Community-level social capital and cognitive decline after a natural disaster: A natural experiment from the 2011 Great East Japan Earthquake and Tsunami

from Social Science & Medicine at on September 29, 2018 at 04:04PM

Publication date: Available online 28 September 2018

Source: Social Science & Medicine

Author(s): Hiroyuki Hikichi, Jun Aida, Yusuke Matsuyama, Toru Tsuboya, Katsunori Kondo, Ichiro Kawachi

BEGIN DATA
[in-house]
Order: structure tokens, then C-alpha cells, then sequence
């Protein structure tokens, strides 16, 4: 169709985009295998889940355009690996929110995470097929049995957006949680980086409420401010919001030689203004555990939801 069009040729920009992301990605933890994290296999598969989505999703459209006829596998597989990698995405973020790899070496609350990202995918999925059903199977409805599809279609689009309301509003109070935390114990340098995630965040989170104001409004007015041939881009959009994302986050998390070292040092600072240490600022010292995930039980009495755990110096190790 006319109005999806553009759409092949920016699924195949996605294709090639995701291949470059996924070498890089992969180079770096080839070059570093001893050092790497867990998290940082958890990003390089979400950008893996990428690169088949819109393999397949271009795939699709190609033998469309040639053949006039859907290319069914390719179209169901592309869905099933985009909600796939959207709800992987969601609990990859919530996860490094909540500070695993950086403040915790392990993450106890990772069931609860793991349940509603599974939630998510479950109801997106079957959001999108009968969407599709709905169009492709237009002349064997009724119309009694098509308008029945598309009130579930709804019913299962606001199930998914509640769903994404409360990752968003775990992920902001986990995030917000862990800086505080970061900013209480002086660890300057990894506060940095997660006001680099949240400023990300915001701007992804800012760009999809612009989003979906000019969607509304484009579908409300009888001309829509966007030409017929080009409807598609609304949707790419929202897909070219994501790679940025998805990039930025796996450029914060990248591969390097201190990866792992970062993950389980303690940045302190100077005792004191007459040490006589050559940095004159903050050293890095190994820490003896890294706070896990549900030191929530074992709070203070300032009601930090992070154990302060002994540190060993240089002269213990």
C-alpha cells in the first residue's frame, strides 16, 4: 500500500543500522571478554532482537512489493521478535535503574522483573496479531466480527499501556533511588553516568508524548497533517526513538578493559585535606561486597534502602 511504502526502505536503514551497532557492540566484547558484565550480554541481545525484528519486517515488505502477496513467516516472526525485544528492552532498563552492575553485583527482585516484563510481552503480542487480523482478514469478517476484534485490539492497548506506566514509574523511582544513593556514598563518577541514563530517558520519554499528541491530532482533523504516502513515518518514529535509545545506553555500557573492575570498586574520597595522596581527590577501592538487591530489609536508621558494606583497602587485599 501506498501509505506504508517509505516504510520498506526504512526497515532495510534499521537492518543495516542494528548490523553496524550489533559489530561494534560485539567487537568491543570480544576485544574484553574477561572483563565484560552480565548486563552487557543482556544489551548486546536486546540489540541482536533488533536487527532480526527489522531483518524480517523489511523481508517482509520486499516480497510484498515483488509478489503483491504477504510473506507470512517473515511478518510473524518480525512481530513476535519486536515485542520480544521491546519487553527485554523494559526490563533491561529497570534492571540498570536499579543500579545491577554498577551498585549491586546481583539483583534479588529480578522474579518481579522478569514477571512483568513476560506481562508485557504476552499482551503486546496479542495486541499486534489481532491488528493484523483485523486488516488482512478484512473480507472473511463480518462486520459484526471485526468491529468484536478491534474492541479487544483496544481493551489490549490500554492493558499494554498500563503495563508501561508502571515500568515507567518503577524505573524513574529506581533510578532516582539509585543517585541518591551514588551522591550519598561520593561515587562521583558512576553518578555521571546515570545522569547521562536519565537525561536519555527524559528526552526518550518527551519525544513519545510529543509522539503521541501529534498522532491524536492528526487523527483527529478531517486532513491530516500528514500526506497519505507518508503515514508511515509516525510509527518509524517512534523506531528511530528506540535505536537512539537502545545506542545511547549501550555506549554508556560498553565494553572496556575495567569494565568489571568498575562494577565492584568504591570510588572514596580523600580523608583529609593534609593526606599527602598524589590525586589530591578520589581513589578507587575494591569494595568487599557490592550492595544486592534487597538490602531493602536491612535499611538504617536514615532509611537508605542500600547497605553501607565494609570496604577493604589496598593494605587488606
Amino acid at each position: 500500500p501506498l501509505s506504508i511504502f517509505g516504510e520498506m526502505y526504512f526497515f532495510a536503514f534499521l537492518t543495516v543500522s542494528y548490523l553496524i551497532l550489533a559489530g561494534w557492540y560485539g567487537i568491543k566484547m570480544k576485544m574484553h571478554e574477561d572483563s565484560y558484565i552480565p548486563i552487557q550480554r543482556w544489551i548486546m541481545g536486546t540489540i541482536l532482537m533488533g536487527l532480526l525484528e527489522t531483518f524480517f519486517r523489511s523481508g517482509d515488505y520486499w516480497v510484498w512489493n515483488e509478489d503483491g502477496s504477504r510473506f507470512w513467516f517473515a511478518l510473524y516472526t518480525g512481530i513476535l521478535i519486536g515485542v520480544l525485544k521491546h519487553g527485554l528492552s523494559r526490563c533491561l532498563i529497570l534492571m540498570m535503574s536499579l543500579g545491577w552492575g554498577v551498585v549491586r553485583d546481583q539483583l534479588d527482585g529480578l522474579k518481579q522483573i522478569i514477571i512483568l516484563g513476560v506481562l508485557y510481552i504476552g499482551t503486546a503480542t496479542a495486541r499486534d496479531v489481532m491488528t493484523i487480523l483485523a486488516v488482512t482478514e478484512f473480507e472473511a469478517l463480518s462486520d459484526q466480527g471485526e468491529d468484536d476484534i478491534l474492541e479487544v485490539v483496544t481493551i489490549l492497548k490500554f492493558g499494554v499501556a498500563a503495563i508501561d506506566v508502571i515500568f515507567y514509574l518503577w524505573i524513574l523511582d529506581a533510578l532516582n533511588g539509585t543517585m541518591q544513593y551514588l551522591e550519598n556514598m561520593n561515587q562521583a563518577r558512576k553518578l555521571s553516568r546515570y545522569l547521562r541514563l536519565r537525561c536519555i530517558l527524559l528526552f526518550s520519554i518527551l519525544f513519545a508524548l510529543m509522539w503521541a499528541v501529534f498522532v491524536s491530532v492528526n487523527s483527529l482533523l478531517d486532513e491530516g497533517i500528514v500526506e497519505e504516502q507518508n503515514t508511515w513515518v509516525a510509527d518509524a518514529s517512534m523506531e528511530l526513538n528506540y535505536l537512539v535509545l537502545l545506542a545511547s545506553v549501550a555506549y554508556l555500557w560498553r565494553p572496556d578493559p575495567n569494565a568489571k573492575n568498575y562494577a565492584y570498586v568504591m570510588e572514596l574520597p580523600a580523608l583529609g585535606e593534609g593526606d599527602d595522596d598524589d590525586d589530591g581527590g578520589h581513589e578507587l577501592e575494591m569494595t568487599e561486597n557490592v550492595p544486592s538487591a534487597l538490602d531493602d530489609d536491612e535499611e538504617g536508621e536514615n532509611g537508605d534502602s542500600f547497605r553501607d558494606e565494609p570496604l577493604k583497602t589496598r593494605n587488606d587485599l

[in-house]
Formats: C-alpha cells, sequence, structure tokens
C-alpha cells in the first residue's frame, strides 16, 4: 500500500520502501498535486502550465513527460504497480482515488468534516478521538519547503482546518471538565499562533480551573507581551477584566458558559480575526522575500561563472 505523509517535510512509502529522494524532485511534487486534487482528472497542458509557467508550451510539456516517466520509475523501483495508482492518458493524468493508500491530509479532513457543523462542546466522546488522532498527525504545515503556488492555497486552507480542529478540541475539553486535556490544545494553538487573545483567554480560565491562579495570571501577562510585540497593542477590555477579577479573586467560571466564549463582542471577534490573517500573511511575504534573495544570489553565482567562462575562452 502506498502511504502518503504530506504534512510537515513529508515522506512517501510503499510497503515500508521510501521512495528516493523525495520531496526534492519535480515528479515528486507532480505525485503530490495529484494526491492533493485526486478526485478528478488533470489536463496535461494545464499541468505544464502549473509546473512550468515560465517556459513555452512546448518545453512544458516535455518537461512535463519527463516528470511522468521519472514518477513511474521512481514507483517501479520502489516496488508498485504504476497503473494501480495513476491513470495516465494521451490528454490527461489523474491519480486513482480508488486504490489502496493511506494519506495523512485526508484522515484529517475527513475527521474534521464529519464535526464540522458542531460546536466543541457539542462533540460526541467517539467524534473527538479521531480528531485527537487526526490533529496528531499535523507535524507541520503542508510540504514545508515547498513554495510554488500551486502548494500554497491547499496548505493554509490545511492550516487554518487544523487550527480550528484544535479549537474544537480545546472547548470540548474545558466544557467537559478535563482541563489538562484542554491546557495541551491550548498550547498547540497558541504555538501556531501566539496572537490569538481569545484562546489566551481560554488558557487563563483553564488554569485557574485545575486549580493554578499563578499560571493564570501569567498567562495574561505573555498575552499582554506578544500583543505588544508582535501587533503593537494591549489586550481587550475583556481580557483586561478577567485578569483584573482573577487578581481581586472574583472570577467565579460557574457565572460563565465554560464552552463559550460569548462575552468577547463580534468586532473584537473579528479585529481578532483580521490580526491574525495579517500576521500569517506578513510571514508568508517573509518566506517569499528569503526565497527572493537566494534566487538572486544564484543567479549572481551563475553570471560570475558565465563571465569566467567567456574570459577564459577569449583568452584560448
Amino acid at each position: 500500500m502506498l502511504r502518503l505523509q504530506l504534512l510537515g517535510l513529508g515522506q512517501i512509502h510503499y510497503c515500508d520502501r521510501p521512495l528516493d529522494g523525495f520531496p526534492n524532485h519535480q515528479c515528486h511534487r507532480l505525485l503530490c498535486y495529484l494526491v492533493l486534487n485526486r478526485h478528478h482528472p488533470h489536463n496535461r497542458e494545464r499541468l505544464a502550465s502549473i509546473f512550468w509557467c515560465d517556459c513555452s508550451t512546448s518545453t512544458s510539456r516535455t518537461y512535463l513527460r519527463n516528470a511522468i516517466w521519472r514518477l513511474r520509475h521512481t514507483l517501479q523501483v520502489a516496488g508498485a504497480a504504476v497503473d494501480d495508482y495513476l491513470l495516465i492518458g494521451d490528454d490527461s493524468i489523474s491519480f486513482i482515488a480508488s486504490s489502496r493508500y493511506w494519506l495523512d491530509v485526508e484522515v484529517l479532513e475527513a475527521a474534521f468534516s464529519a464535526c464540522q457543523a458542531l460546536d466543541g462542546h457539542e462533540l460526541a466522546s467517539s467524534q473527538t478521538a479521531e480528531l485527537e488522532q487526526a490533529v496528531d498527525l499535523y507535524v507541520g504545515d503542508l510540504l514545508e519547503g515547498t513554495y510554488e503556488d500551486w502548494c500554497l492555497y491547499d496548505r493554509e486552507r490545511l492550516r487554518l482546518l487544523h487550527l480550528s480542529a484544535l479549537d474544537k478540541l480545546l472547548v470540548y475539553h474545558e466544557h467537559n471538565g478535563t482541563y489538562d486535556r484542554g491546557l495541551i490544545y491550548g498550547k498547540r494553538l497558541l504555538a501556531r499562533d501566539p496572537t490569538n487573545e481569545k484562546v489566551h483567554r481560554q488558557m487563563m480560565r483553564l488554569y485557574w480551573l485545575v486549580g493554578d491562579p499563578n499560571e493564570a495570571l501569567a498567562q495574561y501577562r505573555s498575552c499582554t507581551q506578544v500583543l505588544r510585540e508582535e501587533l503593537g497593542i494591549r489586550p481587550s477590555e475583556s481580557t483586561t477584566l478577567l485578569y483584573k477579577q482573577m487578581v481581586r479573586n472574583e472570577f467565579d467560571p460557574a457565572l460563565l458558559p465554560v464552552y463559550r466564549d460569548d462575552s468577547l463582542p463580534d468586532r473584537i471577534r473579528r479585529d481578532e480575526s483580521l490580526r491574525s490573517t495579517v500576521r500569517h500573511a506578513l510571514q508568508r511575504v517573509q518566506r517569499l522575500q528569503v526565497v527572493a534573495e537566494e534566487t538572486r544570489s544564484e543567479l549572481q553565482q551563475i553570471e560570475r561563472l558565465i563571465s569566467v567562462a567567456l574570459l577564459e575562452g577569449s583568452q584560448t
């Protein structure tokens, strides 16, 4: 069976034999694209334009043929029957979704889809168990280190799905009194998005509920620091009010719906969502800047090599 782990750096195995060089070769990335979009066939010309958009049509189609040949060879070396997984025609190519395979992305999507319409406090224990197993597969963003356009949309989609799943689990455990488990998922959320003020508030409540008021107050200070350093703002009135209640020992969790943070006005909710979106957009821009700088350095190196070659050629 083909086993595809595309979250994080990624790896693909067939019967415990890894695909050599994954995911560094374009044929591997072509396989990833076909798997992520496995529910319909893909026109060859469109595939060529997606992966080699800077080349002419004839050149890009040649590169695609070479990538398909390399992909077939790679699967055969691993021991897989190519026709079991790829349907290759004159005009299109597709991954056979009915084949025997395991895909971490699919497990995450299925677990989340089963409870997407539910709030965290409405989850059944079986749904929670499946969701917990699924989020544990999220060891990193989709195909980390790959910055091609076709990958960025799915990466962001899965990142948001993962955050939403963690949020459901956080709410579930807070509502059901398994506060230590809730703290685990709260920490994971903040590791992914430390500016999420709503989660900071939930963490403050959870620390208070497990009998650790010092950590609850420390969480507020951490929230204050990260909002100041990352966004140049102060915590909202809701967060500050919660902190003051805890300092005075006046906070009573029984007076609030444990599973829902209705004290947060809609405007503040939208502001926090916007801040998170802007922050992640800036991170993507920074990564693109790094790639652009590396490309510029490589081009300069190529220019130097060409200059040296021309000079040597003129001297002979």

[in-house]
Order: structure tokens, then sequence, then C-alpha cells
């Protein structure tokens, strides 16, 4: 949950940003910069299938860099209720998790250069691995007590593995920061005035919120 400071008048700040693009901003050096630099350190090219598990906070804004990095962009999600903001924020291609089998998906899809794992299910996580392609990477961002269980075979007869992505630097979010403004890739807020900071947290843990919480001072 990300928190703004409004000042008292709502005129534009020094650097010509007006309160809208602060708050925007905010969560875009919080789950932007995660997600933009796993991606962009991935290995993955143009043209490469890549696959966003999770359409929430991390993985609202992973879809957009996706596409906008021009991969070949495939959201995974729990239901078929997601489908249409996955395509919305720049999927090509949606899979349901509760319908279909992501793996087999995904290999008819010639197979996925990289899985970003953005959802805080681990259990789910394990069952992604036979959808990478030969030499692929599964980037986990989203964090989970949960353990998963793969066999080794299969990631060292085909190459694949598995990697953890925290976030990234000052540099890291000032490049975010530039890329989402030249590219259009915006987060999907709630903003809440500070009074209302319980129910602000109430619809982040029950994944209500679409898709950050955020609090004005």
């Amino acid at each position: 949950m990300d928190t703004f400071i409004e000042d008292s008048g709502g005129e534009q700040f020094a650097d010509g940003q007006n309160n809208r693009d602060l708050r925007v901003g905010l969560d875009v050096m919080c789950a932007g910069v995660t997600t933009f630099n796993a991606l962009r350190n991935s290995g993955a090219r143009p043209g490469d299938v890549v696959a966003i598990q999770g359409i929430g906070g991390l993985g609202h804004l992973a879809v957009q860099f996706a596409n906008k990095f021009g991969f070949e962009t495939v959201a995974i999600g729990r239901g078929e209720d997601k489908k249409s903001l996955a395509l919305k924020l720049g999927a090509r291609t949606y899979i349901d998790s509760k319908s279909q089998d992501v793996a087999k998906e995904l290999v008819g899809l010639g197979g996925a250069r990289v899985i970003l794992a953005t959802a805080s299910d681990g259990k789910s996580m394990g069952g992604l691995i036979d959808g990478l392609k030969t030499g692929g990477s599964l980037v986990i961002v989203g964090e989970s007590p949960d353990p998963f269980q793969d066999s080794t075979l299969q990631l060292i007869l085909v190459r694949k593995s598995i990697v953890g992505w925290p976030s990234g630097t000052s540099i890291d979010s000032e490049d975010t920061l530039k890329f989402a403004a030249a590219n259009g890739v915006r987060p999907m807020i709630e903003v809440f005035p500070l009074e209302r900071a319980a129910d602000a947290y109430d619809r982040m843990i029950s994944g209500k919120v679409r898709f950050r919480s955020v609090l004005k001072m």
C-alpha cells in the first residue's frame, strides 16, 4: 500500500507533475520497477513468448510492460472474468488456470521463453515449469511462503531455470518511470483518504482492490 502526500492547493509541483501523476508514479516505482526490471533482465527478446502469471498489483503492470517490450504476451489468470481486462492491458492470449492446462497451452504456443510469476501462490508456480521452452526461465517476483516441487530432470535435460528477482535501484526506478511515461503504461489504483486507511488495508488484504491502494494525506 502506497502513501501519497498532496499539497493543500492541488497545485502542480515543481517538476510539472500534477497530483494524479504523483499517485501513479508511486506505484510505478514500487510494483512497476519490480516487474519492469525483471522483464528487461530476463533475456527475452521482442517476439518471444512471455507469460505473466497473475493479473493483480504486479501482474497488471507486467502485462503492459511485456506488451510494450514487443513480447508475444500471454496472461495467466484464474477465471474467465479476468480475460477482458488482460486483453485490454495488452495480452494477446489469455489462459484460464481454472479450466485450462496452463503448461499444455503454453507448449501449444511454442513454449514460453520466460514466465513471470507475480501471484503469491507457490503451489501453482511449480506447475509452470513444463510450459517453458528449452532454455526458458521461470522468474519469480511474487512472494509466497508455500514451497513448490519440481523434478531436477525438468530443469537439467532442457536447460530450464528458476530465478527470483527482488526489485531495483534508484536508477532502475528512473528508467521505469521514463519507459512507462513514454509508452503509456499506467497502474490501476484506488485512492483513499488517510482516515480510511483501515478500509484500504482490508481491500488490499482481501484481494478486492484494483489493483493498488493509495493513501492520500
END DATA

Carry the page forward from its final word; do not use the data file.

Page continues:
We examined prospectively whether community-level social capital can mitigate the adverse effects of natural disaster on cognitive decline in the aftermath of the 2011 Great East Japan Earthquake and Tsunami. The baseline for our natural experimental study was established seven months before the disaster in a survey of older community-dwelling adults who lived in Iwanuma City, Japan, located 80 km west of the epicenter. Two and a half years after the disaster, we conducted a follow-up survey of survivors to gather information about their personal experiences during the disaster (n = 3560; 82.1% follow-up rate). Our primary outcome was the level of cognitive disability (measured on an 8-level scale) assessed within people’s homes. Factor analysis established two subscales of community social capital: a cognitive dimension (perceptions of community social cohesion) and a structural dimension (informal socializing and social participation). The prevalence of cognitive decline at follow-up (11.5%) was three times higher than at baseline (4.2%). Our multiple membership multilevel model indicated that pre-versus post-disaster increases in community-level informal socializing and social participation were associated with lower risk of cognitive decline (coefficient = −0.12, 95% confidence interval: −0.20 to −0.04). In addition, social capital mitigated the risk of cognitive decline due to housing damage (interaction effect coefficient = −0.07, 95% confidence interval: −0.14 to −0.01). Community-level informal socializing and social participation buffers the impact of housing damage on cognitive decline in the aftermath of natural disaster. Relocating residents together with other community members may help to preserve community social capital and improve the cognitive resilience of older survivors.